There are many other examples that point to a science phenomenon taking place when we’re listening to music. Retailers have fine-tuned their soundtracks to exploit this. Wegman’s focus is on 80’s top hits, honing in on who’s carrying the wallet. I could shop in Kohl’s for hours because of their exceptional music choices. Interestingly, Barnes & Noble doesn’t have influential listening music that motivates customers to buy, but rather calming, restive instrumentals, making it easy to hang out and read. The objective is clearly to sell B&N coffee. It works.
These tangible anecdotes seem to prove that music does indeed trigger neurotransmitter responses. Test it out and see for yourself. I imagine the chemical reaction can be both positive and negative. I much prefer positive neurotransmitters – serotonin, dopamine, adrenaline – but apparently some prefer dark and twisted songs that can possibly trigger aggression through body chemicals such as acetylcholine.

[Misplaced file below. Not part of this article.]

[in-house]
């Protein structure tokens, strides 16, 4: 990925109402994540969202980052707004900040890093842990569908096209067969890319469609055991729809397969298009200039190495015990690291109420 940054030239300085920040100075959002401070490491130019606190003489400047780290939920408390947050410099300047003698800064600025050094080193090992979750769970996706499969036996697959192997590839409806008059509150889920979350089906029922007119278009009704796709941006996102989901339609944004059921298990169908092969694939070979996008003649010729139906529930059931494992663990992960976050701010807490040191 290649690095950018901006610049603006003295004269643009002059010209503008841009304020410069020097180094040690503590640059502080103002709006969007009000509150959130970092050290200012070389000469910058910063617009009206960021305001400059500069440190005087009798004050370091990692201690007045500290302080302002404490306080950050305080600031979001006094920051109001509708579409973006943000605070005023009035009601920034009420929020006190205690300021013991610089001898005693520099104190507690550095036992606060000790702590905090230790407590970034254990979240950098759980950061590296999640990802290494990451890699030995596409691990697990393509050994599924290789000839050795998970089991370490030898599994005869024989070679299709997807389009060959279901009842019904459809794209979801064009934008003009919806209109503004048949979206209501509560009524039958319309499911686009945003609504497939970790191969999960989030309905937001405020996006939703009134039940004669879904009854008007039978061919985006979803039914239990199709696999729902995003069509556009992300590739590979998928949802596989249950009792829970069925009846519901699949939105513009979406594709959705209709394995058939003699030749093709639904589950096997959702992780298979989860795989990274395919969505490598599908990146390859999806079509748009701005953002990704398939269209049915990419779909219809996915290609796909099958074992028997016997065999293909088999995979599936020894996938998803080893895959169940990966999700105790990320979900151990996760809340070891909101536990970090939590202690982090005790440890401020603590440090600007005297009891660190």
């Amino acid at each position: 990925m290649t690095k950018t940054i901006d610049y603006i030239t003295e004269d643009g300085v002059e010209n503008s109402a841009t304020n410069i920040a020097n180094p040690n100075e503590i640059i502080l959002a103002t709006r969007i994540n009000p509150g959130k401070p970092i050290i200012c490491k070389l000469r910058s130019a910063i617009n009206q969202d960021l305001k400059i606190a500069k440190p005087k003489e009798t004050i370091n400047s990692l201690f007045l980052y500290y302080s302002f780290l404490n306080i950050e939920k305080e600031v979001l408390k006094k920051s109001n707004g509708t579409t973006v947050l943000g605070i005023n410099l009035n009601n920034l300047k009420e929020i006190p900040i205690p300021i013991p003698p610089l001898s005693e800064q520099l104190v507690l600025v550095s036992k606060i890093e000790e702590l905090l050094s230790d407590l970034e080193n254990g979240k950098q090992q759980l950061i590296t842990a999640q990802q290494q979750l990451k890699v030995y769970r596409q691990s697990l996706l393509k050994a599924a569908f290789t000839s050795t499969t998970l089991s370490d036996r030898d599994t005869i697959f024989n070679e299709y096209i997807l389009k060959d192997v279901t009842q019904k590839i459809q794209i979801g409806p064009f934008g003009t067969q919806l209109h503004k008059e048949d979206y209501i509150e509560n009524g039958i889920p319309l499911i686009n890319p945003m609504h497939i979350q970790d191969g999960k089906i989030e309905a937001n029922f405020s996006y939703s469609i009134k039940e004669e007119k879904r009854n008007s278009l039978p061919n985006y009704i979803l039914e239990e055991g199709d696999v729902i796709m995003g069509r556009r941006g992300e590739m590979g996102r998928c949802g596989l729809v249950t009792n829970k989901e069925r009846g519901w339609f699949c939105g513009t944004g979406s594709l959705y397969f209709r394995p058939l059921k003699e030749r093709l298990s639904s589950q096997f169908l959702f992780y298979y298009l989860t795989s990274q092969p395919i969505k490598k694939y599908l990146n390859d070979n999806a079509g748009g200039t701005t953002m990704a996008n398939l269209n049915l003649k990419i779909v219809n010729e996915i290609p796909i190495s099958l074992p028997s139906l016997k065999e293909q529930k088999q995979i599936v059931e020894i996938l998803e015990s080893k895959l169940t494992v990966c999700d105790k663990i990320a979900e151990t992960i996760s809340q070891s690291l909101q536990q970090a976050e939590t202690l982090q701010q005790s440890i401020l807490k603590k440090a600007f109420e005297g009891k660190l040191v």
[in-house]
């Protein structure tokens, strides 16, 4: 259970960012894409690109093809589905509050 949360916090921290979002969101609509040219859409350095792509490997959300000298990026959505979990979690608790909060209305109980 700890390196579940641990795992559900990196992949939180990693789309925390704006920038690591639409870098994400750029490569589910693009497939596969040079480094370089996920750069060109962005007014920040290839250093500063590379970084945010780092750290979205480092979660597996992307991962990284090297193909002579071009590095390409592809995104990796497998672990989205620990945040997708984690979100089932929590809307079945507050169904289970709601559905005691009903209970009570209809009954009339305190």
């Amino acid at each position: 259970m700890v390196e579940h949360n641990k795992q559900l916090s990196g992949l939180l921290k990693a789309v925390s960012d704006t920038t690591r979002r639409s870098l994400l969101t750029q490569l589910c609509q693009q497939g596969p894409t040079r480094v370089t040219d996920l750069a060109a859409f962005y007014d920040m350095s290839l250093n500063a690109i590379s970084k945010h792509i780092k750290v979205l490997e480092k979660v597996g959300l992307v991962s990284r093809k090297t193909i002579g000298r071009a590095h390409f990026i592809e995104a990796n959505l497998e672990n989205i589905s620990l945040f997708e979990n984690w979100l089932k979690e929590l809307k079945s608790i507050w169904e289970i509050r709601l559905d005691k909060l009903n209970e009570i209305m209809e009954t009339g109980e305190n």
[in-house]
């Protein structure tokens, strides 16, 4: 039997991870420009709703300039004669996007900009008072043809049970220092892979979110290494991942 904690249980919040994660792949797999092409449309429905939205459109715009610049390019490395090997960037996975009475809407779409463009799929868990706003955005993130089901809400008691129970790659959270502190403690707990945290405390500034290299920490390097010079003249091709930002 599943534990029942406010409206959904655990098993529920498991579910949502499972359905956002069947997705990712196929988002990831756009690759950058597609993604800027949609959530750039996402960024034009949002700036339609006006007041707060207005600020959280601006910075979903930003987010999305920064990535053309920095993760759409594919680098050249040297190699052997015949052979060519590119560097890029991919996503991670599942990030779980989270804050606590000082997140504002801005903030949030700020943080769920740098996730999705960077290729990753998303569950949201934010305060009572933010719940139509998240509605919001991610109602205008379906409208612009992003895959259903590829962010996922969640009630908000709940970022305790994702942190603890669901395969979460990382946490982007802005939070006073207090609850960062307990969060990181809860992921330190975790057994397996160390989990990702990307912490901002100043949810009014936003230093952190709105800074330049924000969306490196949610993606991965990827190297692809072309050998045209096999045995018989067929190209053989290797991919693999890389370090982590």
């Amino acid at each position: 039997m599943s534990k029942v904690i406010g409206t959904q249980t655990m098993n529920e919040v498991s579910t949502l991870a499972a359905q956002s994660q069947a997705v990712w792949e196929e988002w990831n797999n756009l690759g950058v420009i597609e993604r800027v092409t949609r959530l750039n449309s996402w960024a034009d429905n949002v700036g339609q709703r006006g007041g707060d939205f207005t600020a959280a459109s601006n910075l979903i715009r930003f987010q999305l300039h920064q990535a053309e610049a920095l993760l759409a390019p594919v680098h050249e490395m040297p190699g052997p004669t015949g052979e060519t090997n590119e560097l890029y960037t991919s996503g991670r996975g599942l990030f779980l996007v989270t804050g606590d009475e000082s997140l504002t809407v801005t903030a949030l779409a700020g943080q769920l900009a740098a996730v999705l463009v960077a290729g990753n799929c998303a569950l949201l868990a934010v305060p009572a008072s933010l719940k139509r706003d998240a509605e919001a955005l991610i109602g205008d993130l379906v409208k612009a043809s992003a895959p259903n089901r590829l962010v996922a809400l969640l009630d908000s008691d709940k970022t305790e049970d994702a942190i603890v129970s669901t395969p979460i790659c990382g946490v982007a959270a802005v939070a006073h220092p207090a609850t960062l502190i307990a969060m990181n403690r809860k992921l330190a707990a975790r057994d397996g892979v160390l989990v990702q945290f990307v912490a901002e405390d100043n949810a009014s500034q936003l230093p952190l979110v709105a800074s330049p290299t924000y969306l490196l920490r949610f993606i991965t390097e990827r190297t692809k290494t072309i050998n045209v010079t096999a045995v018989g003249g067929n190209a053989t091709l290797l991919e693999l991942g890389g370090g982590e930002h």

The song that literally saved my life when I was under extreme stress and traumatic fear for twelve straight months, believing every single night that I wouldn’t be alive when the sun rose, was “Fantasy” by Earth, Wind & Fire. I played this song every minute of every waking hour (slight hyperbole, but not too far off the mark actually). The song kept me incredibly calm, focused and aware. Over and over and over again, maintaining a trance-like response to a sustained daily threat. It seems as if “fantasy” released the much needed GABA neurotransmitter.
After experiencing these connections, it was interesting to read tonight after Google searching, an amazing article in the The Guardian that confirms the link between music and body chemistry, The science of songs: how does music affect your body chemistry?
“Research has revealed that music holds the keys to your body’s pharmacy, and can promote or suppress the release of these chemicals.” ~John Powell, physicist and author
© Copyright 2018 – 2019. ALL Rights Reserved.